This past week I did my first “formation”- workshop. I feel immense relief that it is done, went well, and that I am finally being productive. Let’s hope anyway. I did not have high hopes, to be honest. I thought it would be a disaster: not useful, not supported, and without participation. I was worried that the hours and hours of travel some would make for it would be for nothing. It seems that was a bit off. The subject was a dull one (“maintaining the library”), but was one I think my coworker had been anxious to cover for a while. You can imagine the challenges of keeping a library clean in a country of sand and sandstorms, or trying to justify the time or need to weed collections when you have few resources for the staff or the shelves.
The participants ended up really getting into it and I thought even a fistfight could break out over the time management and weeding issues. One librarian almost cried when trying to defend his (in my opinion obsessive) dedication to his library. Who knew such passion could be elicited over what I thought was going to be a dull two days of me talking with nothing but the sound of crickets chirping during pauses?
I had included a point in one handout that a collection development policy could include a statement on intellectual freedom. I didn’t know what the experience with the subject had been here, but it is part of our collection development policies in North America, and I thought it would be condescending to not include it as something to put in a policy. I don’t present material as “this is how we do it, as should you..”, but as “this is how we do it, but adapt what I can tell you for your situation…”, and was curious about how the conversation would go, and worried I may get in over my head.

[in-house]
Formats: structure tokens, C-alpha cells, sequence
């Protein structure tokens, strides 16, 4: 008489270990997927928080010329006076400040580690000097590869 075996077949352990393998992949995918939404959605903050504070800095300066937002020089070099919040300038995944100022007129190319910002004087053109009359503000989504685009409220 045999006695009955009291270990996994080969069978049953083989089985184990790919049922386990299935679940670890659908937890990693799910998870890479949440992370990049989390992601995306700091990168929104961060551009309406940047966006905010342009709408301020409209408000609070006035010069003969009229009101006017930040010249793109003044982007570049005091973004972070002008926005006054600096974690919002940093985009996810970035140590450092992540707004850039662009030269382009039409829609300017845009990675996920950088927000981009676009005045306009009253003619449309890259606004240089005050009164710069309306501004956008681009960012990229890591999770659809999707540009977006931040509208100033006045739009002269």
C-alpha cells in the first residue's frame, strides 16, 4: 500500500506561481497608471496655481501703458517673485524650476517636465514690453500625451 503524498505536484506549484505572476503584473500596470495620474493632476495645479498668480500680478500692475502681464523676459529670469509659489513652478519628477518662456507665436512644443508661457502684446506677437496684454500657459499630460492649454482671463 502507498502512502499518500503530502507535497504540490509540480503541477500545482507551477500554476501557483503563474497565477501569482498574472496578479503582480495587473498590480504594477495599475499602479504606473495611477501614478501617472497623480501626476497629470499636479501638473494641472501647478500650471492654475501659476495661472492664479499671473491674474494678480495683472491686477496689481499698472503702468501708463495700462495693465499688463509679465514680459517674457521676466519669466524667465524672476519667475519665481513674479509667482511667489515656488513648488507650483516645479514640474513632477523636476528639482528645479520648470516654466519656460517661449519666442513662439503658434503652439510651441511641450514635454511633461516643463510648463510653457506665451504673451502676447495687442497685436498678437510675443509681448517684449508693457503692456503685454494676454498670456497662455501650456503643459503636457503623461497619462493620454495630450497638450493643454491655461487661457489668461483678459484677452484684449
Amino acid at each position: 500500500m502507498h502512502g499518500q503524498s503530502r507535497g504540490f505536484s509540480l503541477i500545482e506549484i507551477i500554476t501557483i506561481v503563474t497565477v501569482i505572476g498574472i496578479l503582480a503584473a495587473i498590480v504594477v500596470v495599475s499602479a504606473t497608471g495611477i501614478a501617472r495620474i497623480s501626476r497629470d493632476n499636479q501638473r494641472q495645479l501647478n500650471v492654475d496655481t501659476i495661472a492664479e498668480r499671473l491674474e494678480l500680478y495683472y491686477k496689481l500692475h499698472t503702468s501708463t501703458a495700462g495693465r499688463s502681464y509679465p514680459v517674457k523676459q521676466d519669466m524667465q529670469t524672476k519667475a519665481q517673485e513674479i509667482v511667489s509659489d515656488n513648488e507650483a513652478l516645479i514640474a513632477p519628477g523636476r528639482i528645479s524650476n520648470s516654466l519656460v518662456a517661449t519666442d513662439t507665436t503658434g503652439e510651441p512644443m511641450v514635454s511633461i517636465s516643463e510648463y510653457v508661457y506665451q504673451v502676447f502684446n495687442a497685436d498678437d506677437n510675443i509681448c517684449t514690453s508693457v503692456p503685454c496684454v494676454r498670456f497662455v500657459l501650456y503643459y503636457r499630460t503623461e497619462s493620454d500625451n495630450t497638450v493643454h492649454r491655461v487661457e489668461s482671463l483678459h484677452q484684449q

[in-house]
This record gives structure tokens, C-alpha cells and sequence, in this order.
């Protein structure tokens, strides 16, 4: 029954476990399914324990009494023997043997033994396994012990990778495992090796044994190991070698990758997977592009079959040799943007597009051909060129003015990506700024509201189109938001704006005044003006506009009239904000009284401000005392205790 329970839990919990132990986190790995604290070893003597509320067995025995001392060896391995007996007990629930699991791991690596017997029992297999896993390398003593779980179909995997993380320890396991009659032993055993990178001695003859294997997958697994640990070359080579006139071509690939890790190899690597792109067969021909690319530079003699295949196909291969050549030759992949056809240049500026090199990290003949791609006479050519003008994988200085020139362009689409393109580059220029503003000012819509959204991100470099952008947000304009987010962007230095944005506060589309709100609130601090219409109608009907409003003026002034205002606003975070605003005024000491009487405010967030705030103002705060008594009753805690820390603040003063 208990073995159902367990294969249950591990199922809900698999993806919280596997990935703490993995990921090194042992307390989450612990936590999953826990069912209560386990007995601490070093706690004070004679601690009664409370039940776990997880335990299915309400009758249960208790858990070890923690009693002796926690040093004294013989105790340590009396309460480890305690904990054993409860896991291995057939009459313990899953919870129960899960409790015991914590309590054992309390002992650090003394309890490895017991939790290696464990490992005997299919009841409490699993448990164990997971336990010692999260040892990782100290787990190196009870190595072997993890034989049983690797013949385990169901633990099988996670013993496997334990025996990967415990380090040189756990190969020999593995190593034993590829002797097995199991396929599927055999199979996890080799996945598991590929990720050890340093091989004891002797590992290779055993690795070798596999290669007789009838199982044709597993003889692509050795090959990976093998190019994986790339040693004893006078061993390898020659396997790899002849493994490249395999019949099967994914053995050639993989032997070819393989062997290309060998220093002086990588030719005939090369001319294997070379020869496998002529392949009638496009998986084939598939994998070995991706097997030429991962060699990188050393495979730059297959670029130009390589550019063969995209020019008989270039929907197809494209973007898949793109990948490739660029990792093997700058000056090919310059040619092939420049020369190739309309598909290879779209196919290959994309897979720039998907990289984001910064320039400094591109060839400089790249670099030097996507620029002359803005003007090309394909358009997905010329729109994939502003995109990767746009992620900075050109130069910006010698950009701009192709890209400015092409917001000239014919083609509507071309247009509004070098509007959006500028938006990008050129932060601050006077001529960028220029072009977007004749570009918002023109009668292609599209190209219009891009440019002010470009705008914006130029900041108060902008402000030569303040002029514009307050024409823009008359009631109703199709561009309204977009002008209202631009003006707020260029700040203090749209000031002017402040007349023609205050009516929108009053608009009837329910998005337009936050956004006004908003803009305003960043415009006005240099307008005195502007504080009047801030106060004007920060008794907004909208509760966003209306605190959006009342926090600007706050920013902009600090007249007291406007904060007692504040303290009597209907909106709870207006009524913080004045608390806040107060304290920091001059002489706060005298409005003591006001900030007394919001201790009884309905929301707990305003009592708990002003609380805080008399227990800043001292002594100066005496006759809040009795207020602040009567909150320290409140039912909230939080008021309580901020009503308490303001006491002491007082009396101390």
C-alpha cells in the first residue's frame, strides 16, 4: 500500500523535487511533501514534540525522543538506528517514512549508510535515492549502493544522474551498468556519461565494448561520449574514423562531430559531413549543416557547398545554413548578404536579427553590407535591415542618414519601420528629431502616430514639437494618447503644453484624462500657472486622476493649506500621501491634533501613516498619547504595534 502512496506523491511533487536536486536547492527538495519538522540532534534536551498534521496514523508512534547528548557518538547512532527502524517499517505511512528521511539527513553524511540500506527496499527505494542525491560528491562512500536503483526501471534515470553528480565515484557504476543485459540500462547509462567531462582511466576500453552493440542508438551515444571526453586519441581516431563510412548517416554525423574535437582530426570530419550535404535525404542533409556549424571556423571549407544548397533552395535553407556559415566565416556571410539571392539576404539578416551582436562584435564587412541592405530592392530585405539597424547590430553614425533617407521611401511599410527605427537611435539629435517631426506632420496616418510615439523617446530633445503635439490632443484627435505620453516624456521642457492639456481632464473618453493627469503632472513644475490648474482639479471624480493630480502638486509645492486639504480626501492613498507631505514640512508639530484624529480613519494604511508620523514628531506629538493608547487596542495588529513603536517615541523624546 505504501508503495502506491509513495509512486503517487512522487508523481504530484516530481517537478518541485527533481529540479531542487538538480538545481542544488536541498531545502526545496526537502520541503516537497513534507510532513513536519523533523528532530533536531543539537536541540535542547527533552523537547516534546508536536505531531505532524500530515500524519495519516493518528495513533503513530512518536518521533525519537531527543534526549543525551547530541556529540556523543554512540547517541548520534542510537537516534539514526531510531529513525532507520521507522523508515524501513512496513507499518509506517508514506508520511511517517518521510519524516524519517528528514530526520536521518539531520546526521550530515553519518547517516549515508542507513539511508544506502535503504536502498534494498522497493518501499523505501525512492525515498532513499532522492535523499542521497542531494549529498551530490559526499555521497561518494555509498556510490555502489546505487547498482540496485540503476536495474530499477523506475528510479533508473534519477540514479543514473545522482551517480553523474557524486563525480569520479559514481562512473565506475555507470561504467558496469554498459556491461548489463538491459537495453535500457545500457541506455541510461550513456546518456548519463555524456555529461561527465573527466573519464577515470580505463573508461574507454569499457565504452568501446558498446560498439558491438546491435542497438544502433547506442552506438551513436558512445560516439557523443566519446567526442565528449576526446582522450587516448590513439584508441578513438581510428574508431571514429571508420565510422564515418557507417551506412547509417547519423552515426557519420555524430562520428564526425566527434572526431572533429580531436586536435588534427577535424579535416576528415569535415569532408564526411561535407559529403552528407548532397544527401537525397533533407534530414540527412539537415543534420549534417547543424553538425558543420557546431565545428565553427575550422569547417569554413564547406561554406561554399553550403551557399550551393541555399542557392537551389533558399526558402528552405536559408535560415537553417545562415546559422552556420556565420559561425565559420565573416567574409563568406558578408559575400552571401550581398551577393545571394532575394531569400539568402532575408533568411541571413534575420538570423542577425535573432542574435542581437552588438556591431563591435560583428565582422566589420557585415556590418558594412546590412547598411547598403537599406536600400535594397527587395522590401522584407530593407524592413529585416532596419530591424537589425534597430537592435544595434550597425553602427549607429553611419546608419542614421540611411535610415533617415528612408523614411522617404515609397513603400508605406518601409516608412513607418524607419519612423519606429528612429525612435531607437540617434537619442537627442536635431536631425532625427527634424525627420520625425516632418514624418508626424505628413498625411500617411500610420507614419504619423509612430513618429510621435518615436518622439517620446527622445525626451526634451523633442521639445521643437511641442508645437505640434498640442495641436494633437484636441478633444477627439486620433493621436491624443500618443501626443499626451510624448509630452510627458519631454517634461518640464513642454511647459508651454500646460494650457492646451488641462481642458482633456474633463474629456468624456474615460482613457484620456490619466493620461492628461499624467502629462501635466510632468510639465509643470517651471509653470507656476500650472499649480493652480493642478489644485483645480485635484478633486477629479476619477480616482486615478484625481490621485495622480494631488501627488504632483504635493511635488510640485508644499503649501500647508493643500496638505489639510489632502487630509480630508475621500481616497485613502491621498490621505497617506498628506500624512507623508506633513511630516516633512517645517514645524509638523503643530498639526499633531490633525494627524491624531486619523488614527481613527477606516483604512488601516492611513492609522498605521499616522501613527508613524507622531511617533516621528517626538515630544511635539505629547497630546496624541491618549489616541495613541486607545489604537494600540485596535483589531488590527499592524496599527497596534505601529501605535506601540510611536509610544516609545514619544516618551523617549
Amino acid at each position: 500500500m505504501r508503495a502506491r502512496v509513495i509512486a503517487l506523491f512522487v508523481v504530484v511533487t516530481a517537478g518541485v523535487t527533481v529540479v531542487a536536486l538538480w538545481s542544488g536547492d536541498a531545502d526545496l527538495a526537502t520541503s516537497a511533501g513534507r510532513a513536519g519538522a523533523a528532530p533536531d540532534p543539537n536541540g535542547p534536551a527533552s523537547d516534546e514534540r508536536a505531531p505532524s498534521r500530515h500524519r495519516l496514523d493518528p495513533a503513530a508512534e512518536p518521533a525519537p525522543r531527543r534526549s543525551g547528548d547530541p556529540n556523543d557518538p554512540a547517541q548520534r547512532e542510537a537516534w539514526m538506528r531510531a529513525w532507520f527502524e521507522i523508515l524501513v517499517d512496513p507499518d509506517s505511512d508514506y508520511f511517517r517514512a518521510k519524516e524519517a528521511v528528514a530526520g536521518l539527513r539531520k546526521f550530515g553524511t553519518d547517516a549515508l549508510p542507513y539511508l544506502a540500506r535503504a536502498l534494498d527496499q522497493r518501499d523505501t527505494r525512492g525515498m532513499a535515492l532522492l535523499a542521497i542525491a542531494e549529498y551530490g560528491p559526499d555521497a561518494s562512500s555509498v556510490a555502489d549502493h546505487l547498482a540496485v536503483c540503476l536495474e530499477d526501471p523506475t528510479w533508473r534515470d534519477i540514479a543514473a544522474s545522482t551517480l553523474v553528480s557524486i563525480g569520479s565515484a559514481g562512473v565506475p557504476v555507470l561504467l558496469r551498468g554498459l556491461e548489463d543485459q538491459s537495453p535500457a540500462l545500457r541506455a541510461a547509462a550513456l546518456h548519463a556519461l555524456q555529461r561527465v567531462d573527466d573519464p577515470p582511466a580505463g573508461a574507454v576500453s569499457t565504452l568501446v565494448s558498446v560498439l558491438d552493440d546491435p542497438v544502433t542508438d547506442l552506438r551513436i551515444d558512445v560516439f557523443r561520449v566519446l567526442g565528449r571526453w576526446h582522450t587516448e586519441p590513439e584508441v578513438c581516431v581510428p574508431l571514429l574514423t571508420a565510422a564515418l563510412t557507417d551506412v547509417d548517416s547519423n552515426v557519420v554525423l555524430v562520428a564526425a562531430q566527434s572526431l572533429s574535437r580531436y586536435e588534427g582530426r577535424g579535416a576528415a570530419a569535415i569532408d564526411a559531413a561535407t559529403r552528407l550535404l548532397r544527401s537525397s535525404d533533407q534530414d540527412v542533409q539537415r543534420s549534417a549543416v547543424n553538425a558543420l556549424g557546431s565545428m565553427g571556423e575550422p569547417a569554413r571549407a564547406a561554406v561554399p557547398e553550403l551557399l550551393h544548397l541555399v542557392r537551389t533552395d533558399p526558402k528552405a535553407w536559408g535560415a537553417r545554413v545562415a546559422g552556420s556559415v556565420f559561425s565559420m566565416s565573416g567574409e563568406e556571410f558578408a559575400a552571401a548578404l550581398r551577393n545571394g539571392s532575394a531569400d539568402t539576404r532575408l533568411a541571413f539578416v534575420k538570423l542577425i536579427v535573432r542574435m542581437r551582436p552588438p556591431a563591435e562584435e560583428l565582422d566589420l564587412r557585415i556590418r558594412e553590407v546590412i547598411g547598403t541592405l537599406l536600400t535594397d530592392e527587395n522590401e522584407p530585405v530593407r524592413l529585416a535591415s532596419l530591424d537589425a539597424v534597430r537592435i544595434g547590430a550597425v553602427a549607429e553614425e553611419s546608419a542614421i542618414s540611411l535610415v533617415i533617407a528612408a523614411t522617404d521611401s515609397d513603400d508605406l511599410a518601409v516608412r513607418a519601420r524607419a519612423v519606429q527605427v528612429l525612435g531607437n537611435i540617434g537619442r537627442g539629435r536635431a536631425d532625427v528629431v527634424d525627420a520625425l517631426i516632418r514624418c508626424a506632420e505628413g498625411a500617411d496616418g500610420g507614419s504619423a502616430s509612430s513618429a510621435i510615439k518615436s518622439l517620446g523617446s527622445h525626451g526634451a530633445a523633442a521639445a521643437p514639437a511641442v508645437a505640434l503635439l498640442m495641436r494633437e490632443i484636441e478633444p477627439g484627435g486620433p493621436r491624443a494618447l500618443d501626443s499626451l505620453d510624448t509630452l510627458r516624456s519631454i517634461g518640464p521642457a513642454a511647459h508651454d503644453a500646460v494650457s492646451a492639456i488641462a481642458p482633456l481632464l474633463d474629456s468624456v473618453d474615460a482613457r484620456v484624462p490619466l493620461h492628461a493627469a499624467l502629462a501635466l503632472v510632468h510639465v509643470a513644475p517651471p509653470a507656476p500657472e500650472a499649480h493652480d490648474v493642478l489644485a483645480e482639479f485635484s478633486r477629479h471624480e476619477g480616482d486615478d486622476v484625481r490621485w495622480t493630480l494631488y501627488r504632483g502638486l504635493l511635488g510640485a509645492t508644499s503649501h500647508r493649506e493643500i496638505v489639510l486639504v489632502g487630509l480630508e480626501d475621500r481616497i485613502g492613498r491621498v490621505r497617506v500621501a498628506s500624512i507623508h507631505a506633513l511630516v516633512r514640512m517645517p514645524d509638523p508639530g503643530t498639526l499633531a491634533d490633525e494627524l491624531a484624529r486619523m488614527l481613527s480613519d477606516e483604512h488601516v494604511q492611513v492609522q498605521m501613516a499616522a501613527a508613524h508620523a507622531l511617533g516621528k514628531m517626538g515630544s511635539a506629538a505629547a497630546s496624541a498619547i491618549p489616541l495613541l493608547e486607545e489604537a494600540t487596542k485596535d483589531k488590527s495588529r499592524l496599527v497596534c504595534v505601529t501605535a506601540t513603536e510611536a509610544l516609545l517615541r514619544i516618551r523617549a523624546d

In summary I would say that although the broad term “intellectual freedom” was new, the idea of censorship was not, and only one of the librarians (the above mentioned obsessed one, who runs his library like a mini academy, complete with dress code) seemed to express strong feelings surrounding keeping children from reading material that did not offer them tips on how to behave or that were considered a bad influence. One person (perhaps this man again, I can’t recall) asked me to tell them what kind of books I would recommend not putting in the library. I did not answer “Anything containing characters named Quatchi, Miga or Sumi”, but I did admit that most libraries I knew of did not have pornography in their magazine reading rooms (anyone know any that do? there must be some out there?). Otherwise, I could not come up with a good answer. I tried to give an example of when I worked at a library where the Scientologists had donated a dozen copy of each of LRH’s books, and how they didn’t get added to the collection…. but you could imagine the quagmire I got into explaining the Scientologists and so on… in French, in the end settling, I think, on trying to say it was more for publicity for their “church” so… So maybe that didn’t help. I tried to reinforce that, in my opinion, a parent has the responsibility to monitor what their child reads, and that one parent’s complaint can’t dictate the direction of the collection for all the other children. (I hope that is the public library’s point of view, I’m a little out of practice…) The discussion was lively and I wish I had a better memory for remembering it. I don’t think I said anything out of line, but I don’t know if I convinced that one librarian (above mentioned) to put his Harry Potter posters back up. (He took all but one down when parents came and asked him whether they give children “good advice”… but maybe multiple copies of HP posters is overkill anyway.)
So that’s it on that front for now. Next month they’ll be a longer workshop on programming and promotion, I think.
In the end I was happy that such a great group of people showed up, they do so much with so little and for so little, it can be humbling.